Saturday, January 2, 2010 8 comments

and the beat goes on...

Thursday, November 12, 2009 10 comments

Breathing again!

Monday, November 2, 2009 11 comments

Wow. Almost a year...

Thursday, March 26, 2009 12 comments

It's not all roses...

Saturday, April 19, 2008 12 comments

5-1/2 months later

Wednesday, March 26, 2008 8 comments

A new Zepp means a new ZEPP.

Wednesday, November 28, 2007 12 comments

Off to Clifftop...

Thursday, August 2, 2007 Add Comment

3D ultrasound is amazing!

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Back from Vacation!

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Incommunicado

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zeppmusic.com
Playing Since: 1961
Interests:
[Teaching] [Socializing] [Helping]

Occupation: Retired entomologist

Gender: Male
Age: 73

My Instruments:
Too many to mention, though my 1964 Ode bought new from Chuck Ogsbury has been a steadfast bluegrass friend, and the Mike Ramsey Fairbanks Electric prototype he made in 1998 is my everyday, go-to open back. Following my retirement, I began thinning the herd, and have several one-of-a-kind instruments listed for sale in the BHO classifieds.

Favorite Bands/Musicians:
Again, just too many to mention, though Mississippi John Hurt and Doc Watson remain all-time favorites. The Greenbriar Boys, and especially the banjo of Bob Yellin, got me into bluegrass. Bob, Bill Keith and Earl Scruggs all have had major influence in my playing. If you catch me passively listening to recorded music, it's probably Bach, Handel, Vivaldi, Telemann, Haydn, Mozart or Beethoven, though.

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Visible to: Public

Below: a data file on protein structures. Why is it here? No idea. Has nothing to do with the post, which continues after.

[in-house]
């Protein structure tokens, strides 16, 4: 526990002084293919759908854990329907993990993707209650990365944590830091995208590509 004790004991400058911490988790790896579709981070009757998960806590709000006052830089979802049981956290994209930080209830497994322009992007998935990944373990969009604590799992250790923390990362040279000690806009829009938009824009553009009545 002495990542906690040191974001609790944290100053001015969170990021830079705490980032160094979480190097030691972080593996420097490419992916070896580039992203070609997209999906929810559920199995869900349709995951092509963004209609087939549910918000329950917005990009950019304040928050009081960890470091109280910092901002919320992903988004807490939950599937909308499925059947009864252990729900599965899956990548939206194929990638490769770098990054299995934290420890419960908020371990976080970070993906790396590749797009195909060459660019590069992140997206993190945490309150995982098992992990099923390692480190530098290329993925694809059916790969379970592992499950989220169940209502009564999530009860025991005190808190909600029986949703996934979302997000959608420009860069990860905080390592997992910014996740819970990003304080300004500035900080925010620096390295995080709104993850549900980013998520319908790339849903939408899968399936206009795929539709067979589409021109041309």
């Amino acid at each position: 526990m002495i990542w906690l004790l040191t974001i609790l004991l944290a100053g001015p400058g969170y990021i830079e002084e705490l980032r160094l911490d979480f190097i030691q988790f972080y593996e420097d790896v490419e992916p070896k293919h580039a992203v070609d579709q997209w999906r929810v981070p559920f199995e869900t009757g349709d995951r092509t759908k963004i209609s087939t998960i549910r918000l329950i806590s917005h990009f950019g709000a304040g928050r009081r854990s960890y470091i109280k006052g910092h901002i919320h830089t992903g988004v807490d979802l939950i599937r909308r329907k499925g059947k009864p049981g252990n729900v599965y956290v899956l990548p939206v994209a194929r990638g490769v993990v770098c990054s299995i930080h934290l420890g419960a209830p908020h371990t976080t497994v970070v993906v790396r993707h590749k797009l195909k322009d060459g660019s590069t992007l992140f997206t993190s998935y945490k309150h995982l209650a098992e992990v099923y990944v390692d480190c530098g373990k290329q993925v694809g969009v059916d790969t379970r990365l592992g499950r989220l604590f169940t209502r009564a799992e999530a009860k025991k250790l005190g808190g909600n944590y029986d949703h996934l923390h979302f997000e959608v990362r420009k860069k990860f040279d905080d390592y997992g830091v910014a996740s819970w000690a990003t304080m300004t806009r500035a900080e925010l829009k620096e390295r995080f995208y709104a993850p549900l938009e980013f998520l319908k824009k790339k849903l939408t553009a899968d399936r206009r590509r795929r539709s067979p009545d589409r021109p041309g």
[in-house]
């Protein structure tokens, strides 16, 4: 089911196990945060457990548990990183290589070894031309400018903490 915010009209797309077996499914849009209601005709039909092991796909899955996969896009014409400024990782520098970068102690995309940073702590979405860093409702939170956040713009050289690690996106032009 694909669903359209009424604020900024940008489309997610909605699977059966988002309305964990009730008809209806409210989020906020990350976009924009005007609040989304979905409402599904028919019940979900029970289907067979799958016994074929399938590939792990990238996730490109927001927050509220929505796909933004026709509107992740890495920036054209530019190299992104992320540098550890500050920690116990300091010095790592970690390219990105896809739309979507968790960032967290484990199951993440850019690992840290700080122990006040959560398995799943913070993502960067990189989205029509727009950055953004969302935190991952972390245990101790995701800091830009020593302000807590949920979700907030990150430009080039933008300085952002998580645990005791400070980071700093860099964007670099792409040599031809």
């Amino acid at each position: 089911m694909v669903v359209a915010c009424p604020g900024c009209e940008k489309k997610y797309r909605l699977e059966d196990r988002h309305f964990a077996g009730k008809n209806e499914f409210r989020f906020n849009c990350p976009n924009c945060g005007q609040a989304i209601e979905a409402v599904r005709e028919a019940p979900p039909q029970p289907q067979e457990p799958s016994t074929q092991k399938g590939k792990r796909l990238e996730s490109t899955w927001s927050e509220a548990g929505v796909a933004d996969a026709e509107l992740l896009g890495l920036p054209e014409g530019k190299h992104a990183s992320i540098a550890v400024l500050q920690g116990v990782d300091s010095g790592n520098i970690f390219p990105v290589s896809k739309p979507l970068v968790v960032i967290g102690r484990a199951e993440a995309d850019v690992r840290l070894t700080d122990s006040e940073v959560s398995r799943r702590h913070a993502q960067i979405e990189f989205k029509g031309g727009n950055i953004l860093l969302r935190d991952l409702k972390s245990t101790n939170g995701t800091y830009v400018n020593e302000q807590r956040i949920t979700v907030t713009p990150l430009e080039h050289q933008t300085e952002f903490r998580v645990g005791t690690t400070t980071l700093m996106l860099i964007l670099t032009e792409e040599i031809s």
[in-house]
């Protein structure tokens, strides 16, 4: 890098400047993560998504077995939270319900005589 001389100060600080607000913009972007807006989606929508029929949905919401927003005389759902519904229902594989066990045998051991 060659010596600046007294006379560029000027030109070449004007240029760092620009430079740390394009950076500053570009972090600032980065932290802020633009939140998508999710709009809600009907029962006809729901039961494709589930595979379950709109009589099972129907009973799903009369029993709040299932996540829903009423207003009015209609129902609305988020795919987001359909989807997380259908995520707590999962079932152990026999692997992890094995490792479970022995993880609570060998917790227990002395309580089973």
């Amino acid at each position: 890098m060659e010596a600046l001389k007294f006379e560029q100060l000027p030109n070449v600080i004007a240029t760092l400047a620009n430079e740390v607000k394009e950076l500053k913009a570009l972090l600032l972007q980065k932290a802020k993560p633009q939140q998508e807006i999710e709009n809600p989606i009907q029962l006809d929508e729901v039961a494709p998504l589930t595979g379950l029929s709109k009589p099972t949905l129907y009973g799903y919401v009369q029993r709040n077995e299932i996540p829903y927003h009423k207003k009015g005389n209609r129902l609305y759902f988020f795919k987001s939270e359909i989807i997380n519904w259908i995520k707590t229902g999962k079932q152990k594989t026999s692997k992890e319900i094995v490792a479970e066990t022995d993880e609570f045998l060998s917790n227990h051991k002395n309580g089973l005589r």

Created 8/23/2003
Last Visit 12/6/2018

Started playing guitar in 1958, added banjo in 1961, and that became the musical love of my life.<p> Meeting the Greenbriar Boys turned me on to bluegrass while I was still in high school, and I dedicated myself to becoming a bluegrass player. I dedicated myself so much that I flunked out of my freshman year of college (Rutgers), but then used the banjo to make my living and finish up my B.A. at Temple University by playing in BG bands and teaching at a conservatory during the folk boom of the 1960s.<p> In 1971, I went off to the University of Missouri and shoved my instruments under the bed for 5 years while I was getting my Master's and Ph.D. in entomology.<p> After school, I took a position on the Cornell Entomology faculty, and started playing with a local band. I left Cornell to take a job in industry and moved from Ithaca in 1982 and thus had to quit what has proven to be the last band I played with.<p> Since then, I have focused my playing on clawhammer, though I still teach and enjoy bluegrass style.<p> Live By the Sword Dept: Though I had a good career in the agrochemical industry, including living in France for several years at company expense, a 1997 downsizing led to my forced retirement (we call that being "fired") and a divorce, so I returned to my musical roots and bought a small town music store in 1998. This proved to be a most perspicacious move, as I met Carmen, now my wife and the love of my life when she came in as an unsuspecting customer that year! She and I had a son in 2007, so I'm now one of those old guys with young children.<p> Gradually, I converted the store to a strictly acoustic, bluegrass and old-time oriented shop with a decidedly heavy banjo theme. At the end of 2014, I closed the shop so I could retire and spend more time with my family, which I am truly enjoying!<p>